Recall that the open isothetic rectangle (or box, for short) defined by two points and in the plane is denoted ; for an edge we also write instead of . Every edge , say in , defines four regions as in the figure on the right, that we call (open) corners and (closed) bays.
Observation 1
Every inside a corner of an edge is adjacent to at least one endpoint of .
Note that for any , , and , the graph is an induced subgraph of , so the class of graphs representable as WRGs is closed under the operation of taking induced subgraphs.
Two edges are independent when they share no vertices and the subgraph induced by their endpoints contains no third edge. Below we show that cannot contain three pairwise independent edges, which imposes severe constraints on the graph structure of .
Lemma 1
Two independent edges in (respectively, ) cannot cross or share a witness. The line defined by their witnesses is of negative (respectively, positive) slope.
Proof
Let the two edges be , with and . A common witness would have and in its third quadrant and and in the first, implying and , a contradiction. If and cross, assume without loss of generality that . Neither nor can be inside (because of Observation 1) and hence , implying or , a contradiction. Finally, the second part of the statement is a direct consequence of Observation 1.
Lemma 2
Two independent edges with opposite slopes must share a witness.
Proof
Let and be independent. Let be a witness for and let be a witness for . The points and are not in quadrants I or III of , as otherwise the two edges would not be independent. If is shared, we are done. Otherwise it cannot be that lies in quadrant II of while lies in quadrant IV, or vice versa. Therefore and are either both in quadrant II or both in quadrant IV of . Assume, without loss of generality, the former is true. The witness is not outside of , as we would have and/or (assuming, without loss of generality, that ) and the edges would not be independent. Therefore is in , so is a shared witness, as claimed.
Lemma 3
There are no three pairwise independent edges in (or in ).
Proof
Assume that three pairwise independent edges in are witnessed by , respectively, with . Then, by Lemma 1, . By the same lemma at least one endpoint of is in the second quadrant of and at least one endpoint of is in its fourth quadrant, contradicting their independence.
Lemma 4
A witness rectangle graph does not contain three pairwise independent edges.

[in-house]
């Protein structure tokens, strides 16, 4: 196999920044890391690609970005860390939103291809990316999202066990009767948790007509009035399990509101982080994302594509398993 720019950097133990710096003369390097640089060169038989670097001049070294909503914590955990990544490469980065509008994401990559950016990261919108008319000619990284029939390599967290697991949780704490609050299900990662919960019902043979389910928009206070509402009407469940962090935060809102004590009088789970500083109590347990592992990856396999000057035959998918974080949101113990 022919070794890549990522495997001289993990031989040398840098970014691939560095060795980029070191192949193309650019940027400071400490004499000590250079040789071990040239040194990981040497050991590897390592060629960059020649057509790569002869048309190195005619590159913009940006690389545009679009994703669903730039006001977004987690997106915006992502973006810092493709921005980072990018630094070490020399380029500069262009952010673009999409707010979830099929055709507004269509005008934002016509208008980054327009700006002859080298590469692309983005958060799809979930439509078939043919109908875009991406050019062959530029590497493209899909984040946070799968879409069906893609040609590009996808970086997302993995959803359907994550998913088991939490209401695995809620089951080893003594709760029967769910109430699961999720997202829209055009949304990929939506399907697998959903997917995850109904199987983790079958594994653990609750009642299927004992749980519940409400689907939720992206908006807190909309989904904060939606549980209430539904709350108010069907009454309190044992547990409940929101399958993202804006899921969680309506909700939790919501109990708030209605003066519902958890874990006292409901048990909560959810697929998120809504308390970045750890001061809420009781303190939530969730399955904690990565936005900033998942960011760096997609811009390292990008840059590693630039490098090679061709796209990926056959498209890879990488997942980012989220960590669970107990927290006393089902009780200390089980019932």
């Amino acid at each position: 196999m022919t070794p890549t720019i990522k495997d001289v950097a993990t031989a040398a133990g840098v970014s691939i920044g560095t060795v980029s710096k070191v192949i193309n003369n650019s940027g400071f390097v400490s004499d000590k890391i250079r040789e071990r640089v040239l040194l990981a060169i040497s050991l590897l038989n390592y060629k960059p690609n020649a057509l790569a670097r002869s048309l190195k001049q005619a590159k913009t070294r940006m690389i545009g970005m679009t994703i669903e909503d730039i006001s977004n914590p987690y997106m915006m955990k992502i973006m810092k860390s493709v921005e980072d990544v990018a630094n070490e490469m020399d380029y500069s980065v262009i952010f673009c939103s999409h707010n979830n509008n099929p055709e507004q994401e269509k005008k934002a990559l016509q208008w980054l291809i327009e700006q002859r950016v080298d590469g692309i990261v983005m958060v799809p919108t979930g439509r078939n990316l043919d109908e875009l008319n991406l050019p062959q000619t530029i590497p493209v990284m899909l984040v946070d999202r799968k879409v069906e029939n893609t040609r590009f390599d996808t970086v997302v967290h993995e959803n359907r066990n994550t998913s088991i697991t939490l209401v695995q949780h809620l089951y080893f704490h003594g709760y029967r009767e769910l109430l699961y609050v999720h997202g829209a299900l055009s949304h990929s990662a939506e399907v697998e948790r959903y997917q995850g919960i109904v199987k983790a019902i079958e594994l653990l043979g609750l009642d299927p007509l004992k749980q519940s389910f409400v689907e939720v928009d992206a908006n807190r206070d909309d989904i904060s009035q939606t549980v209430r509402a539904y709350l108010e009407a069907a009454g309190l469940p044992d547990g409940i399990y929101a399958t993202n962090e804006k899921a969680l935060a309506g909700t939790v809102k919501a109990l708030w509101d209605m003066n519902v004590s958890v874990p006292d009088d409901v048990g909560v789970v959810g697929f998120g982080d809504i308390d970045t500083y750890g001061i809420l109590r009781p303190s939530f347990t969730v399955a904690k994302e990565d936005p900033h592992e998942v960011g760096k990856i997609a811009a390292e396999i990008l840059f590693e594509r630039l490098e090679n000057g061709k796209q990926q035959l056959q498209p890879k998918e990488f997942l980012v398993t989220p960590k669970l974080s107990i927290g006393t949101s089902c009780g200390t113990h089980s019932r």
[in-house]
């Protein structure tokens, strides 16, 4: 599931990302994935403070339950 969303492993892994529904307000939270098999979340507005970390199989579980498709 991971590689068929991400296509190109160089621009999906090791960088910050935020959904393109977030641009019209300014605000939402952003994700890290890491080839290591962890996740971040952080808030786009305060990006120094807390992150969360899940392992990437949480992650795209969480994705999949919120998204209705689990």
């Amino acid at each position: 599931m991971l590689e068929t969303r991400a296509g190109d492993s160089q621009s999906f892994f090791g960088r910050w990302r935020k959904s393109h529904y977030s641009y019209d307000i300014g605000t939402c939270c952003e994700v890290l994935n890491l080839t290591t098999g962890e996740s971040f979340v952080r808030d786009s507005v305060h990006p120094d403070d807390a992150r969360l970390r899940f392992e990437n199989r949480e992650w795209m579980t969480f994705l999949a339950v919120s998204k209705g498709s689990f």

Proof
The preceding results allow a complete characterization of the trees that can be realized as WRGs. An analogous result for rectangleofinfluence graphs was given in [35].
Theorem 2.1
A tree is representable as a witness rectangle graph if and only if it has no three independent edges.
Proof
In Figure 2, all maximal WRG trees are represented. They are ordered by their diameter from left to right. Any number of vertices can be added in the cells where there are at least three vertices.
As one can see in Figure 2 (upper left), all trees of diameter one to three are realizable as WRG.
The unique maximal WRG tree of diameter four (Figure 2 upper right) is obtained by checking all ways to add branches to a path of length four without increasing the diameter and without creating three independent edges. As one can see, branches of length one have been added to the interior vertices, adding a branch of length two would create three independent edges. Adding a branch incident to one of the endvertices of the path would increase the diameter.
The unique maximal WRG tree of diameter five is constructed similarly (Figure 2 bottom left). If is the root of the WRG tree, can have an arbitrary number of children, but at most two of its children can have children (otherwise there would be three independent edges), and at most one of its grandchildren can have children (otherwise the tree would have diameter six).
The unique maximal WRG tree of diameter six is constructed similarly to the case of diameter four (Figure 2 bottom right). If is the root of the WRG tree, can have at most two children and (otherwise there would be three independent edges), an arbitrary number of grandchildren adjacent to and , and and can have an arbitrary number of grandchildren all adjacent to exactly one of their children (otherwise there would be three independent edges).
Lemma 4 immediately implies the following structural result that is far from a complete characterization, yet narrows substantially the class of graphs representable as WRGs.
Theorem 2.2
A witness rectangle graph has at most two nontrivial connected components. If there are exactly two, each has diameter at most three. If there is one, its diameter is at most six.
Note that the bounds on the diameter are tight: the tree in Figure 2 (right) has diameter six and it is easy to draw the disjoint union of two threelink paths as a WRG, by merging all the vertices in the same cell and removing from Figure 2 (right), for example.
Corollary 2
The condition of Theorem 2.2 is necessary to characterize a WRG but not sufficient. In other words, not all connected graphs with no three independent edges are realizable as a witness rectangle graph.
Proof
The graph formed from the complete graph by attaching an additional degreeone vertex adjacent to each of the vertices (see Figure 3), which we call a supernova, does not have two independent edges.
Nevertheless, by Theorem 5.1, a supernova with is not realizable as a WRG. Indeed, to obtain a dominating set of this graph, one must pick one vertex incident to each of the edges incident to a leaf. Therefore the domination number is at least (actually it is ), which implies that graph is not drawable as a WRG, by Theorem 5.1.